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Jeff Capel on Kobe Bryant: ‘It’s Like a Superhero Dying’ for Current Players



PITTSBURGH — Basketball legend Kobe Bryant died yesterday in a helicopter crash at the age of 41. His daughter and seven other passengers were also killed in the crash in Calabasas, California, on Sunday morning.

Bryant spent his entire 20-year career suiting up for just one franchise – the Los Angeles Lakers. He is remembered for his accolades during his NBA career, being an incredible father to his four daughters, and his extraordinary drive to be great and outwork everyone at the game of basketball.

On Jan. 18, Pitt basketball coach Jeff Capel talked about the significant difference between ‘good and great’ individual players and programs after his team’s win at home against North Carolina.

“The way [great players] think is different, the way they approach stuff is different,” Capel said. “The guys that are really great, they’re constantly trying to learn and get better, they’re constantly trying to figure out different ways to beat you, different ways to improve in their craft.”

“That’s why I think [there’s a] few great.”

Bryant was one of those few, in just about everyone’s mind. And this especially hits home for this generation of basketball players and athletes of all sports.

“It’s been tough for them,” Capel said about his players coping with the news. “These young guys, like they admired him so much, looked up to him so much, as a player and what he’s meant for the game of basketball. It’s like a superhero dying. Like, Kobe was one of these guys that seemed invincible.”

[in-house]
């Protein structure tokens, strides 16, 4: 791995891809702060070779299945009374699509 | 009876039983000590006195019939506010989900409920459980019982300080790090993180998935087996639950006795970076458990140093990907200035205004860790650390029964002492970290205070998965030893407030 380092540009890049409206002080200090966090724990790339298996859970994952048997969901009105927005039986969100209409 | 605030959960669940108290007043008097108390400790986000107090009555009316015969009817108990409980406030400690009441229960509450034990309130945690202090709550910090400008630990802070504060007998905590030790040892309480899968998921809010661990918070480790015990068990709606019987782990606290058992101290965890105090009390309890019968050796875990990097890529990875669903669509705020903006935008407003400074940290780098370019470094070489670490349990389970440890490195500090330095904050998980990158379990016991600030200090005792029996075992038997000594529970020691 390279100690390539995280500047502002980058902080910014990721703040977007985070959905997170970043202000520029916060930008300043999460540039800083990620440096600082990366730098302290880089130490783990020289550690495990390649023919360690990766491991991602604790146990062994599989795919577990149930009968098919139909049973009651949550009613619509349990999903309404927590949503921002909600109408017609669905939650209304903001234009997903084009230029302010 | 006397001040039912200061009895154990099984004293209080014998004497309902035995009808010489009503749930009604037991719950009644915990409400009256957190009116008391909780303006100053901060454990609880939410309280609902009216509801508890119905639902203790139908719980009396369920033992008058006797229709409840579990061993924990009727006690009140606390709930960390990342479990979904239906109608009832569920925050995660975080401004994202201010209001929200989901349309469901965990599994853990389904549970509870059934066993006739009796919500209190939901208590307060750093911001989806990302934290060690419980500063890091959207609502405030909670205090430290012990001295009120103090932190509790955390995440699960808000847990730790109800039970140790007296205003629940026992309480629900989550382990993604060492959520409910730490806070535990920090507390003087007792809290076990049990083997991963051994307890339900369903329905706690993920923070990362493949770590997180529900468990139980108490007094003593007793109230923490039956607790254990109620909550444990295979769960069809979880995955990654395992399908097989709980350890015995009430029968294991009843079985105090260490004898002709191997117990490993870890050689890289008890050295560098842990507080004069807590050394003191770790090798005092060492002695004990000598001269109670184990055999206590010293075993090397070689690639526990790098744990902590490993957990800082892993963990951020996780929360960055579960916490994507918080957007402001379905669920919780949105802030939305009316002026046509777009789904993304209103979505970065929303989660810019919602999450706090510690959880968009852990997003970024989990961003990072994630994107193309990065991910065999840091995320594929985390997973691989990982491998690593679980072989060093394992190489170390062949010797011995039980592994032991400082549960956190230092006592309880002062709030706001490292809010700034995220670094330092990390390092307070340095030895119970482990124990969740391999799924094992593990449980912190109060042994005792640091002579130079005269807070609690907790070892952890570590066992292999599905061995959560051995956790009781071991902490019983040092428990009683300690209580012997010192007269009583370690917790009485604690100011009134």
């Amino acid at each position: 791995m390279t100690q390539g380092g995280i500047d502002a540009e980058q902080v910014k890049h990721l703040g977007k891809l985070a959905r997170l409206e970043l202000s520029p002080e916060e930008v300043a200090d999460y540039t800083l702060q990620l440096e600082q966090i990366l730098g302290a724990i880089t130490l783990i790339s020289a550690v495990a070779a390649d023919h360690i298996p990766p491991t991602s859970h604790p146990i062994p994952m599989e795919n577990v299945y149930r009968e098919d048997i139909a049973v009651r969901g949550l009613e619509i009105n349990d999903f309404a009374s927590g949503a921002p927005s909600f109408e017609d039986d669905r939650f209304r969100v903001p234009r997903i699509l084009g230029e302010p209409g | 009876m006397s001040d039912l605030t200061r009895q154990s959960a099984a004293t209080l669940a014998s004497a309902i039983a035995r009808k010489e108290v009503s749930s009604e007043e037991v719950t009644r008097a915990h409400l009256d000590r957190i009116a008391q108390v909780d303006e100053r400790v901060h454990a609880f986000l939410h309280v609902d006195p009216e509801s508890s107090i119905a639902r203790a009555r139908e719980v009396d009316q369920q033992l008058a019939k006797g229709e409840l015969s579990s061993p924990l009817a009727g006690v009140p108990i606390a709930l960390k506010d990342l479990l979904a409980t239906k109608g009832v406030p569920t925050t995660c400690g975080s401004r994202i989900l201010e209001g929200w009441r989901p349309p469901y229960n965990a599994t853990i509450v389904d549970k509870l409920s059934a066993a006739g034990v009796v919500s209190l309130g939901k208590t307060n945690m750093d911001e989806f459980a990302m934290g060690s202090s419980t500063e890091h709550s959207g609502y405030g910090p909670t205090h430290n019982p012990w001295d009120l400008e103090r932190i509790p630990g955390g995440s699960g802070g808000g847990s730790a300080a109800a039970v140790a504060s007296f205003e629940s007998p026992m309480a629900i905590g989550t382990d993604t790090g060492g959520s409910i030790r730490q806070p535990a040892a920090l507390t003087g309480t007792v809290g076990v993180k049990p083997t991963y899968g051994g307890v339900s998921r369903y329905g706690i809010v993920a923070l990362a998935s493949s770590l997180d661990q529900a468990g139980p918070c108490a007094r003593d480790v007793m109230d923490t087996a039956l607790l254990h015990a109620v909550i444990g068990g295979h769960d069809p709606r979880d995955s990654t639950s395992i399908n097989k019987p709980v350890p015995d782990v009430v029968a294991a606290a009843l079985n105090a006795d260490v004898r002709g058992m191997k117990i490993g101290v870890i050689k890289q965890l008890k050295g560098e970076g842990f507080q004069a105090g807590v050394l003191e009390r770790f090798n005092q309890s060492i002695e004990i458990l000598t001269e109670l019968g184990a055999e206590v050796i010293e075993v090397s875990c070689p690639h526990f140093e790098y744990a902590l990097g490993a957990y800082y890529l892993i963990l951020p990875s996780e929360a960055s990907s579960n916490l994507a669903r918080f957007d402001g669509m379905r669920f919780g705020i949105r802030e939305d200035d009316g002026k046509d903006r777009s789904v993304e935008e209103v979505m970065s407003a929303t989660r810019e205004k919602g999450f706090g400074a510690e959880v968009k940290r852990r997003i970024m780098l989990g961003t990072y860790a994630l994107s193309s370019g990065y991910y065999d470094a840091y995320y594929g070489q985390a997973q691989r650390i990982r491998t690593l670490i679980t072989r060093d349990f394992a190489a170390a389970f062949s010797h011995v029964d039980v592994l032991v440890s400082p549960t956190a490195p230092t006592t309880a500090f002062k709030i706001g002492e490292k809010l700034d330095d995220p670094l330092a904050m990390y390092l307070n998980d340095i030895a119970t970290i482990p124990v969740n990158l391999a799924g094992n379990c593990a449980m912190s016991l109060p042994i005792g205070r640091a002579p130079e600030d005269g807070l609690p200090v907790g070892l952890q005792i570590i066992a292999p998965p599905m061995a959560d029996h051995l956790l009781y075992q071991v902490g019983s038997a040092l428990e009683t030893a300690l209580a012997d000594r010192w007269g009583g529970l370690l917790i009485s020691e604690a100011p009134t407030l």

He was this generation’s Michael Jordan, so much so that kids started to wear No. 24 instead of No. 23. Pitt has one of those ‘Kobe guys’ on its roster.

That’s junior guard Ryan Murphy, whose hometown is Calabasas, California. Murphy grew up a massive Lakers and Bryant fan and wore 24 in Bryant’s honor.

Capel said Monday that he has talked and listened to Murphy personally about the heart-breaking news but knows that all of his players are taking it hard.

“We have several guys that have taken it pretty hard,” Capel said.

Capel, 44, remembers how special Bryant was back in his high school and early NBA days when a lot of his current players weren’t even born. Capel also had a relationship throughout the years through his time helping with USA Basketball alongside his mentor, Coach K.

Yes, Capel admired Bryant for his godly on-court talents and the passion in which he practiced and played each day. But what comes to Capel’s mind, as he thinks about what has transpired in the last day and a half, is something non-basketball related.

“Everybody knows about his work ethic and all of those things,” Capel said. “[What’s] really amazing to me is to watch him post-basketball and to watch him with his family and his daughters and seeing the kind of softer side.

“As a guy that has daughters or has young kids – my oldest is 12. My kids travel with me to recruit sometimes. … So, it hits close to home, when you think about it that way.”

Sandy Schall, Coldwell Banker
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